Ericsson Teams With Cisco as Networks Meld Amid Data SurgeBy
Ericsson sees at least $1 billion of new revenue by end 2018
Partnership helps Ericsson challenge rivals such as Nokia
Ericsson AB is partnering with Cisco Systems Inc. to develop telecommunications networks, the latest combination in the industry as equipment makers seek to expand their offerings to handle soaring Internet traffic.
Stockholm-based Ericsson, the biggest maker of wireless networks, and San Jose, California-based Cisco, the largest maker of Internet-network gear such as routers and switches, said Monday they will cooperate in development and delivery of systems to telecommunications carriers and other customers. The companies predict added revenue of $1 billion or more each by the end of 2018 from the partnership.
The pact allows the two companies to sell more complete network systems to carriers seeking to cope with the flood of data resulting from the increasing popularity of smartphones, tablets, video streaming and cloud services. The partnership also helps Ericsson respond to Nokia Oyj’s expansion in that field. Nokia is close to completing its $17.6 billion purchase of Alcatel-Lucent SA to gain scale in research and development and fixed-lined Internet networks.
"There is a trend towards convergence of wireless and wireline networks, which is likely to increase," said Janardan Menon, an analyst at Liberum Capital Ltd. in London. "Companies on both sides need to either acquire or partner to be well positioned for the future. It makes sense from a strategy side, but making the partnership work properly could be challenging."
Shares of Ericsson gained 1.9 percent to 86.90 kronor at the close in Stockholm, giving the company a market value of 286 billion kronor ($33 billion). Cisco fell 1 percent to $28.18 at the close in New York. The announcement sent Cisco rival Juniper Networks Inc. tumbling. That stock fell 7.8 percent, the biggest decline in a year.
The tie-up will help the two companies gain the advantages of scale without the complications of a large merger, Cisco Chief Executive Officer Chuck Robbins said in an interview with Bloomberg Television.
“We have always said there will be brutal consolidation and we are seeing that as we speak,” Robbins said. “We don’t believe these larger mergers work that effectively. We think the strength of our partnership will allow us to be in market with our customers, helping them move more effectively and quickly. ”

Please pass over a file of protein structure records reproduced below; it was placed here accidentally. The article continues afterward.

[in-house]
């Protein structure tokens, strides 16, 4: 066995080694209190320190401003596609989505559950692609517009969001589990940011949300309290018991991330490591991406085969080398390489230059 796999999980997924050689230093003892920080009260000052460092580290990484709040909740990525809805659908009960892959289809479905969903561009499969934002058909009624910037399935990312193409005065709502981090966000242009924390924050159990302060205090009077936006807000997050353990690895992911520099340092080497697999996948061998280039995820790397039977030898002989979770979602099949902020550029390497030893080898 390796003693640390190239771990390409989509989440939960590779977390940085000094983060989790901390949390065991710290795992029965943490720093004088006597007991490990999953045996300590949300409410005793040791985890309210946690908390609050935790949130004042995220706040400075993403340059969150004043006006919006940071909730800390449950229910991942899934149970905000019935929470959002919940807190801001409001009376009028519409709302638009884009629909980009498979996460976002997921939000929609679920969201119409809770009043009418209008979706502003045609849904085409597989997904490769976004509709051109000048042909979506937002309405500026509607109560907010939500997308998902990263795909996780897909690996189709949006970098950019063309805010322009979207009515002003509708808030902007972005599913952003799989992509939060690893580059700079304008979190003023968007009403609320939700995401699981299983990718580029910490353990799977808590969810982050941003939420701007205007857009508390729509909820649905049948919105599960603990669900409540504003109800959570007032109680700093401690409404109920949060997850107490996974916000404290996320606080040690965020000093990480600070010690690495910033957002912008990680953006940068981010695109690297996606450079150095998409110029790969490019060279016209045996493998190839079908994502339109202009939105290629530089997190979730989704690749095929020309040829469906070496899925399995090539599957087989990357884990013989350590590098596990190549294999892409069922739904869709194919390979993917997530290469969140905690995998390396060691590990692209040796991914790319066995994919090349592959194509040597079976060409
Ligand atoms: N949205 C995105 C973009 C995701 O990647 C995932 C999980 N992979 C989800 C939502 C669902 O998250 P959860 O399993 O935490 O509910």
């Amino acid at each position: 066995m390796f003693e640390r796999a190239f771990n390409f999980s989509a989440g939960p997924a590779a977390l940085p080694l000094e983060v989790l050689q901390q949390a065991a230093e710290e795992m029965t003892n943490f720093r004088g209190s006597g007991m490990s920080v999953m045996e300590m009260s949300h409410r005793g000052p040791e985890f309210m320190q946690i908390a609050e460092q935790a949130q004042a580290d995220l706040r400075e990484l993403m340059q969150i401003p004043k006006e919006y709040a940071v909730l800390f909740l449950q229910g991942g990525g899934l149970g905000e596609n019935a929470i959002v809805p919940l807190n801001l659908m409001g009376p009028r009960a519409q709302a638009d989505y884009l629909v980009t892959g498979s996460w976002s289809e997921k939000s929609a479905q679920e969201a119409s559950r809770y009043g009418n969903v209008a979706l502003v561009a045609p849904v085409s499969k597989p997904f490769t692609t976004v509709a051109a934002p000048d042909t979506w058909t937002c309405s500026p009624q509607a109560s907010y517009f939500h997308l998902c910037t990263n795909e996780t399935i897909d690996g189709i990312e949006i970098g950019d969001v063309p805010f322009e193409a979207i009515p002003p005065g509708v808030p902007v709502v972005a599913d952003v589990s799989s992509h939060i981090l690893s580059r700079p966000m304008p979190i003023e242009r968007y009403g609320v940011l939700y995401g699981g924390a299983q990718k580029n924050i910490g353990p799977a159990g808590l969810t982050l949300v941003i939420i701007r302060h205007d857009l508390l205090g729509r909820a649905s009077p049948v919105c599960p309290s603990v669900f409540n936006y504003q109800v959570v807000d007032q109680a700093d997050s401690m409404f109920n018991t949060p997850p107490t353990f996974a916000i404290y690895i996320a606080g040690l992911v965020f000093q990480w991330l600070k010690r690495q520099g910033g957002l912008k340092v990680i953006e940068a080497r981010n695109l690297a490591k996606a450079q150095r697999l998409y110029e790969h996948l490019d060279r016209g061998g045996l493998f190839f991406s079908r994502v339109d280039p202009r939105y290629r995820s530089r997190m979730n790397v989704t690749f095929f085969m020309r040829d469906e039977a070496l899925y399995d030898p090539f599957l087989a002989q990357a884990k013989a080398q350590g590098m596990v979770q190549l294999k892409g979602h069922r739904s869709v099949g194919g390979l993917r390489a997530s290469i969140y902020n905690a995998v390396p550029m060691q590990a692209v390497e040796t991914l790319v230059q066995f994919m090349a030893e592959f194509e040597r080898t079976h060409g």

Ericsson and Cisco will work together to develop future technologies for markets such as cloud computing and the Internet of Things -- the concept of everything from traffic lights to refrigerators being connected through networks. Ericsson will receive patent license fees from Cisco, and also expects savings of 1 billion kronor in 2018 from the pact.
The network-equipment industry has consolidated as phone carriers have curbed spending amid saturating markets. Nokia agreed to take over Alcatel-Lucent in April, after years of deal-making in the industry that included Nokia combining its networks business with that of Siemens AG and France’s Alcatel SA acquiring Lucent Technologies Inc.
Cisco and Ericsson, meanwhile, have shied away from major mergers in favor of smaller purchases to add specific technologies and products.
“I don’t believe in big mergers -- this is by far the best solution you can get,” Ericsson CEO Hans Vestberg said in a phone interview. “This is much faster and more efficient."
Ericsson will benefit as it can reduce spending on developing its own Internet-routing products, said Sebastien Sztabowicz, an analyst at Kepler Cheuvreux with a hold rating on Ericsson shares. Still, partnerships in the network industry have rarely been successful and Ericsson could have generated more value by acquiring Juniperinstead, he said in a note to clients.
Ericsson said Centerview Partners provided advice on the partnership.
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